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Eleanor: Becoming Eleanor - Queerability Podcast


Queerability Podcast


Eleanor takes us through her incredible life journey and how she was able to overcome great adversity. 


"I was born as a boy. My early years were living with my grandparents and mum in a wartime corrugated asbestos prefab. They had lost everything in the blitz, so we were poor. I had trouble with understanding how people interacted, from the very beginning of life. I suffered hearing loss from infections. I had a disfiguring skin condition. I argued with everyone. I played dollies with the girls next door. I expected to dress as they did until I grew up, then I’d wear clothes like my mum and then like my nan. My dad came home from the army, no more dollies, and I felt like it was my fault.

I did not get the life I expected. My dad was angry and violent and often lost control when he drank, which was frequently. My education was delayed after my dad had a serious accident. I was late reading but after some help, I overtook everyone and was then held in the top class until I went to grammar school.

I started drinking and using drugs when I was 12 and used pubs regularly. I became vulnerable to predatory behaviour and was raped when I was 14. My dad was very prejudiced against the hippy kind of life to which I aspired. I spent some time on the streets, looking for adults to pay me for sex. By the time I went to university, drugs were a way of life.

My first cross-dressing experience was after a wedding when myself and a girl swapped clothes which resulted in one of the happiest days of my life. I left without a degree and dropped out, living on the festival circuit and I joined a cult. That did not work out. I found work. I was successful. I got married and had a good commercial career but could not sustain married life. We had two children but kept breaking up.

I got arrested after a drug run to Holland and my employer sent me to rehab. I have been clean since 1986. At first, I conformed to the standard wisdom, although I was recognised as being rather fluid in my identity. I was divorced but spent a lot of effort on the relationship with my children.

After 12 years with the same employer, I was made redundant and spent some time trying to earn a living. I enjoyed fixing things and did odd jobs.  But I was floundering around trying to find a direction and hating myself. I took advice and started college.

During that time, I started cross-dressing again. After qualifying as a counssellor, I worked in prison, where I started my transition 1 year after joining.

Then I worked in probation, during which time I had my gender reassignment surgery.

After a couple of brief affairs with an inter-sex woman and a pre-op trans woman, I met my current partner a year later, having pretty much given up on” relationships”. I had arranged with a couple of friends to show them the Way-Out Club. We met at a nearby lesbian club night first, and that’s where I met my partner, who tagged along with us. We had a couple of break-ups in our first year but have gone from strength to strength.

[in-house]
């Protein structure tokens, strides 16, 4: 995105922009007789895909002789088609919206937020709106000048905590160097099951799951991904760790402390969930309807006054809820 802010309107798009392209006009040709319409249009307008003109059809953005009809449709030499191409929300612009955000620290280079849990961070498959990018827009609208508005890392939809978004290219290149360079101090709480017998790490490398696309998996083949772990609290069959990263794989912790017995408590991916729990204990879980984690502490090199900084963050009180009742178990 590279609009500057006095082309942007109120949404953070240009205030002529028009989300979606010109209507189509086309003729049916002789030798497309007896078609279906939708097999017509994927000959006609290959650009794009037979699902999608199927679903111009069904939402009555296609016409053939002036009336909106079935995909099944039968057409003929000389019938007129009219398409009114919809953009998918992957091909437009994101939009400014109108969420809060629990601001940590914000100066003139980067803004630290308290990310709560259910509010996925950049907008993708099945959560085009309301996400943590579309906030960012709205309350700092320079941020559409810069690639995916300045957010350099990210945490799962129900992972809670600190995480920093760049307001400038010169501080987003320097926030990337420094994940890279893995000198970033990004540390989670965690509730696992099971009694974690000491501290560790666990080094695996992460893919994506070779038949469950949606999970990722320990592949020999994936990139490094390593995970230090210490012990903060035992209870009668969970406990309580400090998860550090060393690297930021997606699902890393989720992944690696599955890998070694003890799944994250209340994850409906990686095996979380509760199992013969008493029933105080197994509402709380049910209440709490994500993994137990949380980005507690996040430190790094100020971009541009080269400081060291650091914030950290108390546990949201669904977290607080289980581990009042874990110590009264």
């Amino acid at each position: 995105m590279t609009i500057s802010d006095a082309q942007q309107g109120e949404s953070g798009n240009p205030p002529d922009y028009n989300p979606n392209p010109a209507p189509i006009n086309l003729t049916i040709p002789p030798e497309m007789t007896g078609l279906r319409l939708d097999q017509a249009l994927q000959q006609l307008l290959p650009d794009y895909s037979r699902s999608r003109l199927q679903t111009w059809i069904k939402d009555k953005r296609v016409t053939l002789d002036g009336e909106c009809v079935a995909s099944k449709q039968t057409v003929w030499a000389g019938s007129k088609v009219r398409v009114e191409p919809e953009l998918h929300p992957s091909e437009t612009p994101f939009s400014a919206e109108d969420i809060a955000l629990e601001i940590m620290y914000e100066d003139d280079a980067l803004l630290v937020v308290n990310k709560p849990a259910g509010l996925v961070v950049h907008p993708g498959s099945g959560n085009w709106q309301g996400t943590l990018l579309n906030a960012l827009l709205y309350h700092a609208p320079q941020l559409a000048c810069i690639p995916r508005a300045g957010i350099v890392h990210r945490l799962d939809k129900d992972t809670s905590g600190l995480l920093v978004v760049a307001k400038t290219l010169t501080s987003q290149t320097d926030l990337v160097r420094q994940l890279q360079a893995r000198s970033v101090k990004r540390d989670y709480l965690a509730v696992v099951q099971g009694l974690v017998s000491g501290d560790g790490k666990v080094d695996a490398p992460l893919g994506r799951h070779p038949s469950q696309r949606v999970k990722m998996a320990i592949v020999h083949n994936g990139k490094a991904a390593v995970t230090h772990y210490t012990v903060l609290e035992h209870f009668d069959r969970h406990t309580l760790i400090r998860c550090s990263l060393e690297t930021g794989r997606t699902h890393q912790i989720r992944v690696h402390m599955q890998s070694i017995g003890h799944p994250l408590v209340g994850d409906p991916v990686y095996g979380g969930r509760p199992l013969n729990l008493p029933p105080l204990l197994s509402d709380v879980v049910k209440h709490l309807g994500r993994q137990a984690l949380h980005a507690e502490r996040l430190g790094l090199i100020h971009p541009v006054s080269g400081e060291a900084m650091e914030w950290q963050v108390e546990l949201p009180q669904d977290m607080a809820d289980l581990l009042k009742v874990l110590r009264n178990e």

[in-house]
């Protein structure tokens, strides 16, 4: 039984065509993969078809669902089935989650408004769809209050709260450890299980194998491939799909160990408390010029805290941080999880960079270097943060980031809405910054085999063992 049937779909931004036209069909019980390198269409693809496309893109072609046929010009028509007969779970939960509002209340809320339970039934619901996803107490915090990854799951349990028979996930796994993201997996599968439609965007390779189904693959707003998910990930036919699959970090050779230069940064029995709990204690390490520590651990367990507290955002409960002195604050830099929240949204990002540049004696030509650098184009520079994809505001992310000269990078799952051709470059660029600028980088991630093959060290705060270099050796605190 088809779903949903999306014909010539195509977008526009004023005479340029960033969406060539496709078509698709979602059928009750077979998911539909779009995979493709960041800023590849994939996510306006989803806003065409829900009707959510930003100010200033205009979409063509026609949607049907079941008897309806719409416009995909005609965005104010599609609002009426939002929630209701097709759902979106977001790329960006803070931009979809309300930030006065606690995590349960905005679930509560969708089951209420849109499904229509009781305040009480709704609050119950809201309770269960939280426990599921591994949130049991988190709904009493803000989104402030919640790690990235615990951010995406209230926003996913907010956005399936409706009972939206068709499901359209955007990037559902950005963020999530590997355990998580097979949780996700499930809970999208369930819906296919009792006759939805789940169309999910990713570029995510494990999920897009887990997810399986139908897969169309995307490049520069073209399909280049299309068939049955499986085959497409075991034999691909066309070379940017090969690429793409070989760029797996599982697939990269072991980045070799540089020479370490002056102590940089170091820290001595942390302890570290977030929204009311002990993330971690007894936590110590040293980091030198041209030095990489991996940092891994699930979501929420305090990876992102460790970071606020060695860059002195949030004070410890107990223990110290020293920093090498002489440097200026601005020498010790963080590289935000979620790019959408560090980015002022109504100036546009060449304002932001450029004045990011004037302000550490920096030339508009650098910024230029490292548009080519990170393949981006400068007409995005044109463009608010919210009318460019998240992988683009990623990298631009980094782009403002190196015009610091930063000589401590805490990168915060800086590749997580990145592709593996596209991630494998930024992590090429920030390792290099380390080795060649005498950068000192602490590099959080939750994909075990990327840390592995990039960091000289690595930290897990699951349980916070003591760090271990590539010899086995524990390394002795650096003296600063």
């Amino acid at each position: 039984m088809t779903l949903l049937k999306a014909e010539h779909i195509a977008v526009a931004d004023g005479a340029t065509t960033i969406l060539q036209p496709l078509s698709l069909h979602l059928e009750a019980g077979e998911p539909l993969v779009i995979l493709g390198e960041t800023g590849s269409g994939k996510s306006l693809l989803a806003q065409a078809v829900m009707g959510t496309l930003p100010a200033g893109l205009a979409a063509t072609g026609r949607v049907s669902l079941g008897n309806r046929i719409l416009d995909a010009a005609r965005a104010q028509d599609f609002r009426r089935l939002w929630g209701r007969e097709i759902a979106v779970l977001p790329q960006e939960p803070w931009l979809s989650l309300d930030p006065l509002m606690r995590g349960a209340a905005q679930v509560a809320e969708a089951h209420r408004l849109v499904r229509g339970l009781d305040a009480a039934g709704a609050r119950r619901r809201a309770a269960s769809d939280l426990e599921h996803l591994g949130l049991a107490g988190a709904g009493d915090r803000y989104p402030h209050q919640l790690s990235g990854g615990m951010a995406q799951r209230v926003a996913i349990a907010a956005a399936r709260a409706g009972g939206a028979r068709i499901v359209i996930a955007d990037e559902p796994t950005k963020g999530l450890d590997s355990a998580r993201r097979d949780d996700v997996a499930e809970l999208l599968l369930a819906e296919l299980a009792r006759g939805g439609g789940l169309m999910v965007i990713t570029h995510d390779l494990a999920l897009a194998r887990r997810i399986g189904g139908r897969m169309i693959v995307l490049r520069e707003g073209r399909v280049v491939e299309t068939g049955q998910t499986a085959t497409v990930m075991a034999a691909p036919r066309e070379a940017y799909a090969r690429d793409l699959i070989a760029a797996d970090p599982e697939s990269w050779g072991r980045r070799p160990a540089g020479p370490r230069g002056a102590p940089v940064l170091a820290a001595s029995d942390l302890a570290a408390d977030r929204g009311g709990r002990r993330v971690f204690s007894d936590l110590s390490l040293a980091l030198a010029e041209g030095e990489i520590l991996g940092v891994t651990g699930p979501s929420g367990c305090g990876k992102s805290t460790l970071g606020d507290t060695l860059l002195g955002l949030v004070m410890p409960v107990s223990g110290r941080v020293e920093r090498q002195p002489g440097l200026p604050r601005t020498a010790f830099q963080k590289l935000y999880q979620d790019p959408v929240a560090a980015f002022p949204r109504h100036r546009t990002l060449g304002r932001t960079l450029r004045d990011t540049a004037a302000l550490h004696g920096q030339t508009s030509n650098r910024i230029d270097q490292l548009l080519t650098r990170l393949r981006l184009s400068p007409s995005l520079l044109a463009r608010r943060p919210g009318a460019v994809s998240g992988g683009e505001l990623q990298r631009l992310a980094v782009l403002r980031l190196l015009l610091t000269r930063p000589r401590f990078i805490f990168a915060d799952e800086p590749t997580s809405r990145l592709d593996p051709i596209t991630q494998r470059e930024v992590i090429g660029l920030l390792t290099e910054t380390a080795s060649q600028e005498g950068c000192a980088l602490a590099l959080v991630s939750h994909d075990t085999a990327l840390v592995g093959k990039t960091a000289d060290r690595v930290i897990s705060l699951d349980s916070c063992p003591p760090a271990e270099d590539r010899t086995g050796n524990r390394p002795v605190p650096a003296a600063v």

I had a breakdown in 2014 and stopped work. It took me two years and most of my savings to realise I was quite ill mentally, and it was an obstacle to finding work again. I sought help but that took a long time and I ran out of savings. The benefits system is a nightmare, and my mental health treatment was also a bumpy ride.

I believe I am the oldest person in UK to get a new diagnosis of Autism (Asperger’s type) which explains a lot of my difficulties."


Professional Career

  • Chartered Manager with qualifications, training and experience in public services, including criminal justice, homelessness and mental health, with a background in commercial and quality management of complex projects.

  • Active in PPV and IMHN groups.

  • Currently participate in the Suicide Prevention Partnership Board, the CMHTP strategic board

  • For the past 5 years, led the developments of the Independent mental Health Network

  • As an alumnus of Surrey Heartlands’ Leader 500 programme, currently engaged in regional NHS Improvement training, and the Mary Seacole improvement leadership training programme.

  • Led development of Patient and Public Voice (PPV) engagement for the London Clinical Senate.

  • Led development of the Independent Mental Health Network (IMHN) for Surrey and NE Hampshire.

  • Led IMHN participation in development of strengths-based training for Surrey County Council. Provide service user and carer experience to the Psychology department at Surrey University.

  • Led the formation of the trans caucus and helped to create the bisexual caucus, also representing disabled people at regional and national levels.

  • Led a national campaign to unify the disparate strands of Unison’s L&G group with Bi and trans into its LGBT group.

  • Worked with the NHS in London as a volunteer, leading a patient and public voice development,

  • Participated in NHS research projects as a public advisor

  • Qualified in Patient Leadership, Suicide First Aid (City and Guilds) and Mental Health First Aid (NHS).

  • Trained diversity champion, supporting and achieving diversity development at local regional and national levels.

  • Experienced in developing multi-disciplinary services.

  • Member of the equality panel in at local NHS trust.


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